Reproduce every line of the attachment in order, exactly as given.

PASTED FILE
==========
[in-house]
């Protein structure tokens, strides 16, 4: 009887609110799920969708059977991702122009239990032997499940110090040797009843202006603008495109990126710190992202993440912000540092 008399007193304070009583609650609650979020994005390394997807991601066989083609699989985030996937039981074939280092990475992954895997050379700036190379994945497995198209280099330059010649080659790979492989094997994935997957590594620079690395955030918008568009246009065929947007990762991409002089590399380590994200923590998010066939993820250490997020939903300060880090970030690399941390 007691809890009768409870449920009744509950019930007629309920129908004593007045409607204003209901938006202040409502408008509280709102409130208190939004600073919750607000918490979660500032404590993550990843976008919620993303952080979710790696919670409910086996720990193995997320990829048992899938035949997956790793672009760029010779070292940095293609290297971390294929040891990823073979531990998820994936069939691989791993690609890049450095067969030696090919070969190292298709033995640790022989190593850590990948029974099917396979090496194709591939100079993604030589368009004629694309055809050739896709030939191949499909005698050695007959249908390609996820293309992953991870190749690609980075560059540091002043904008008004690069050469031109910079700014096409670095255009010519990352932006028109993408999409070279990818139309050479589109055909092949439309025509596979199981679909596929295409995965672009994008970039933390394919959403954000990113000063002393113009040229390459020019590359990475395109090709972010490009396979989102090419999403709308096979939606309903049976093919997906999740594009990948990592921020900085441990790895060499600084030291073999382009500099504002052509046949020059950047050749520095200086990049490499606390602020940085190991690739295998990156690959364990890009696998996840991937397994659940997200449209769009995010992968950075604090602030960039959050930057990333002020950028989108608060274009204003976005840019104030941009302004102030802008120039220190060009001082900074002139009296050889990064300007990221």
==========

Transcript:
[in-house]
């Protein structure tokens, strides 16, 4: 009887609110799920969708059977991702122009239990032997499940110090040797009843202006603008495109990126710190992202993440912000540092 008399007193304070009583609650609650979020994005390394997807991601066989083609699989985030996937039981074939280092990475992954895997050379700036190379994945497995198209280099330059010649080659790979492989094997994935997957590594620079690395955030918008568009246009065929947007990762991409002089590399380590994200923590998010066939993820250490997020939903300060880090970030690399941390 007691809890009768409870449920009744509950019930007629309920129908004593007045409607204003209901938006202040409502408008509280709102409130208190939004600073919750607000918490979660500032404590993550990843976008919620993303952080979710790696919670409910086996720990193995997320990829048992899938035949997956790793672009760029010779070292940095293609290297971390294929040891990823073979531990998820994936069939691989791993690609890049450095067969030696090919070969190292298709033995640790022989190593850590990948029974099917396979090496194709591939100079993604030589368009004629694309055809050739896709030939191949499909005698050695007959249908390609996820293309992953991870190749690609980075560059540091002043904008008004690069050469031109910079700014096409670095255009010519990352932006028109993408999409070279990818139309050479589109055909092949439309025509596979199981679909596929295409995965672009994008970039933390394919959403954000990113000063002393113009040229390459020019590359990475395109090709972010490009396979989102090419999403709308096979939606309903049976093919997906999740594009990948990592921020900085441990790895060499600084030291073999382009500099504002052509046949020059950047050749520095200086990049490499606390602020940085190991690739295998990156690959364990890009696998996840991937397994659940997200449209769009995010992968950075604090602030960039959050930057990333002020950028989108608060274009204003976005840019104030941009302004102030802008120039220190060009001082900074002139009296050889990064300007990221």